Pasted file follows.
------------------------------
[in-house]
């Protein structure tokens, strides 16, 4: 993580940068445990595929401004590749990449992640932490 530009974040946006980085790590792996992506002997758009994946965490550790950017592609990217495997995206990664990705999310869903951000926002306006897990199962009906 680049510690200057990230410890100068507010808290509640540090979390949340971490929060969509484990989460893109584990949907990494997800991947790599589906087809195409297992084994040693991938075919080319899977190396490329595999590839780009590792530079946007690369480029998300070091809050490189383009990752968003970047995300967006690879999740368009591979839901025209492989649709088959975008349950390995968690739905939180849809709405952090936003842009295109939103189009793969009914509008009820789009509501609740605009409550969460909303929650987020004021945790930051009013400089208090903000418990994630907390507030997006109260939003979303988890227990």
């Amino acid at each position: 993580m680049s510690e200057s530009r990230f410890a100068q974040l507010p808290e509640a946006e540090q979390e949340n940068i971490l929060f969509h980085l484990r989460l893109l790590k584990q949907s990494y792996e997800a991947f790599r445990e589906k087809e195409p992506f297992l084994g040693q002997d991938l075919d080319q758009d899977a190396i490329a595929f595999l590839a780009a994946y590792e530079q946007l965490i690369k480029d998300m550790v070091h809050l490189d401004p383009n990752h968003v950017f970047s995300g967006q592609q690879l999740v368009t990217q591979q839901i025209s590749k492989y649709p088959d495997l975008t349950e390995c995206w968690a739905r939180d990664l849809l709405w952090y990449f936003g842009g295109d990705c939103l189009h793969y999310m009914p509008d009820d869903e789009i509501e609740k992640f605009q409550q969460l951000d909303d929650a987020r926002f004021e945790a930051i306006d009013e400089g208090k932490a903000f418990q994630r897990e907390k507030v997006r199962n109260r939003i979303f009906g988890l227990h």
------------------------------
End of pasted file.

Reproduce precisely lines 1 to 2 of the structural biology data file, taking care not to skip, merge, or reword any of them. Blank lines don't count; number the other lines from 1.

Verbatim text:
[in-house]
């Protein structure tokens, strides 16, 4: 993580940068445990595929401004590749990449992640932490 530009974040946006980085790590792996992506002997758009994946965490550790950017592609990217495997995206990664990705999310869903951000926002306006897990199962009906 680049510690200057990230410890100068507010808290509640540090979390949340971490929060969509484990989460893109584990949907990494997800991947790599589906087809195409297992084994040693991938075919080319899977190396490329595999590839780009590792530079946007690369480029998300070091809050490189383009990752968003970047995300967006690879999740368009591979839901025209492989649709088959975008349950390995968690739905939180849809709405952090936003842009295109939103189009793969009914509008009820789009509501609740605009409550969460909303929650987020004021945790930051009013400089208090903000418990994630907390507030997006109260939003979303988890227990």